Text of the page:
Title: Clinical Outcomes Following Single-level, Two-level and Hybrid Lumbar Total Disc Replacement at a Single Canadian Institution
Authors: Jonathan Bourget-Murray, MD, Godefroy Hardy St-Pierre, MD, FRCSC, Jacques Bouchard, MD, FRCSC
Lumbar total disc replacements (TDR) have been used in clinical practice for over 20 years. Despite large American FDA studies having shown their non-inferiority to spinal fusion for the treatment of degenerative disc disease (DDD), there remains limited evidence on long-term functional outcomes and patient satisfaction rates following surgery. With a strict patient selection, TDR may provide successful improvement in patient’s pain profile and function by preserving intervertebral motion. This study aims to evaluate the clinical outcomes of a single surgeon’s patients who have undergone either single-level, two-level or hybrid (TDR and ALIF) lumbar TDR.
Patients will show improved functional outcomes following lumbar TDR. There will be limited complications and re-operations.
Retrospective analysis of prospectively collected data.
All patients had a single- or two-level lumber TDR, or a hybrid construct implanted between 2003-2015 by the senior author at the Foothills Medical Center. Twenty-four variables will be collected: age, sex, level of implant, prostheses type, pre-operative pain duration, narcotic use, medical comorbidities, psychiatric comorbidities, neurological deficit, BMI, lower extremity (LE) radicular pain, back dominant pain, smoking history, prior spine surgery, spinal injections, indications for surgery, work status, disability status, litigation, visual analogue scale (VAS) for low back pain and LE pain, Oswestry Disability Index (ODI), blood loss per-op and length of follow-up. All patients will be contacted by phone for follow-up and evaluated using a VAS to rate their LE and low back pain (10-point scale), ODI, need for re-operation, and overall satisfaction (yes/no-point scale).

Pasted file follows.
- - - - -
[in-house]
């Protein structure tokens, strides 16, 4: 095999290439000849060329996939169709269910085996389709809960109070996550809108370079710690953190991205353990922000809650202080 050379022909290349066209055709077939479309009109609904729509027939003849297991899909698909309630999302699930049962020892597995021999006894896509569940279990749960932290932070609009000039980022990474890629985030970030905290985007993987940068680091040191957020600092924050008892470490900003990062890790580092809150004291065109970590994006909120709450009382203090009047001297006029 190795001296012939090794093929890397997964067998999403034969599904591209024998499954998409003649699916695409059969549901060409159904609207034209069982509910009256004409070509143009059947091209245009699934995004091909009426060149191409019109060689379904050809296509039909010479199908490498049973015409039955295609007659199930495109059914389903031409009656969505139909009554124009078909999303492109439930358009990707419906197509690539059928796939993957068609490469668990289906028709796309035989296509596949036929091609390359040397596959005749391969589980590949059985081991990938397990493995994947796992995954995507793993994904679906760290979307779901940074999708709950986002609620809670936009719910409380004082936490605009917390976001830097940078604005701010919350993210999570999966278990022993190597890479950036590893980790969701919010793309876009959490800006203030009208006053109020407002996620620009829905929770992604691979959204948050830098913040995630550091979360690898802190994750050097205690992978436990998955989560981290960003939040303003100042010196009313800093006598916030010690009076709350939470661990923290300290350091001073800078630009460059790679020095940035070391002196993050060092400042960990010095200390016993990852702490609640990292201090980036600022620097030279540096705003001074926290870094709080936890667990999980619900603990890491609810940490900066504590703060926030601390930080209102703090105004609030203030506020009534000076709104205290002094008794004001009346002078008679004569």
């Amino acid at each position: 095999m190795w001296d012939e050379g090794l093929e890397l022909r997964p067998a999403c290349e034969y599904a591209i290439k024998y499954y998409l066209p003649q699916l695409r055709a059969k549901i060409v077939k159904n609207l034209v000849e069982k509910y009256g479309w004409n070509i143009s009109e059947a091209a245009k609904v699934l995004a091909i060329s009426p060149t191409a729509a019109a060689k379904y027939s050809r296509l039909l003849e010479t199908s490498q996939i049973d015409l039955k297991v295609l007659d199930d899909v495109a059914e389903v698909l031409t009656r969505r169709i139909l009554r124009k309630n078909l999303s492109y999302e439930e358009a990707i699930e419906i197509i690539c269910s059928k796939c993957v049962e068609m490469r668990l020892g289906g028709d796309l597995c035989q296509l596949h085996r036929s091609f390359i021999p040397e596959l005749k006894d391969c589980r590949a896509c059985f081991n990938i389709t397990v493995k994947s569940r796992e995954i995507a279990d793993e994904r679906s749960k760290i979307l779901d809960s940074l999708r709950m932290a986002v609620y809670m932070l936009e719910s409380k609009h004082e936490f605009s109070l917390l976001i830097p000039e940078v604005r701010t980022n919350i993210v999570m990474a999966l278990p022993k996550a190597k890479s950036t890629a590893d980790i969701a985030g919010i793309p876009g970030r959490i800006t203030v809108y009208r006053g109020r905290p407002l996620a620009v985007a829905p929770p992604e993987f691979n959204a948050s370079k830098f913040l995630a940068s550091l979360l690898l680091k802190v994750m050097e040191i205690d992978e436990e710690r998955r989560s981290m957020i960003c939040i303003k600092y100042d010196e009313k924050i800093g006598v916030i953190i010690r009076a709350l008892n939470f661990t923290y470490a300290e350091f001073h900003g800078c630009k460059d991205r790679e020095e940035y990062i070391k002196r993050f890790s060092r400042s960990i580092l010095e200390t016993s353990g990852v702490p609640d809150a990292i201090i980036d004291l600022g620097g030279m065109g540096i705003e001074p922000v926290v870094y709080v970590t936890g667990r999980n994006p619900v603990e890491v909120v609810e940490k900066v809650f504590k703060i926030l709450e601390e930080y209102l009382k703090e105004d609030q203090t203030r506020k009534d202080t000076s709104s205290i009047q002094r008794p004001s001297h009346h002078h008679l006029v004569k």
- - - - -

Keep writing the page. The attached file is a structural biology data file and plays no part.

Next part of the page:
Data & Analysis:
The primary outcomes to be analyzed are changes in pre- and post-operative VAS (Back and LE), ODI scores and post-operative complications as well as reoperation rate. Secondary outcomes include patient satisfaction and all prior outcomes reported individually. We will conduct a multivariate analysis via the random forest method. Mann-Whitney U test and Fisher exact test will be used to qualify relationship between variables.
No financial resources will be required for this study. JBM will conduct all phone follow-ups. JBM and GHS will analyze the data. We hope to have this study completed and manuscript written by June 2016.
In strictly selected patients, lumbar TDR could provide significant pain relief as well as improve function. This implant may be an alternative to spinal fusion.
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Author disclosures: None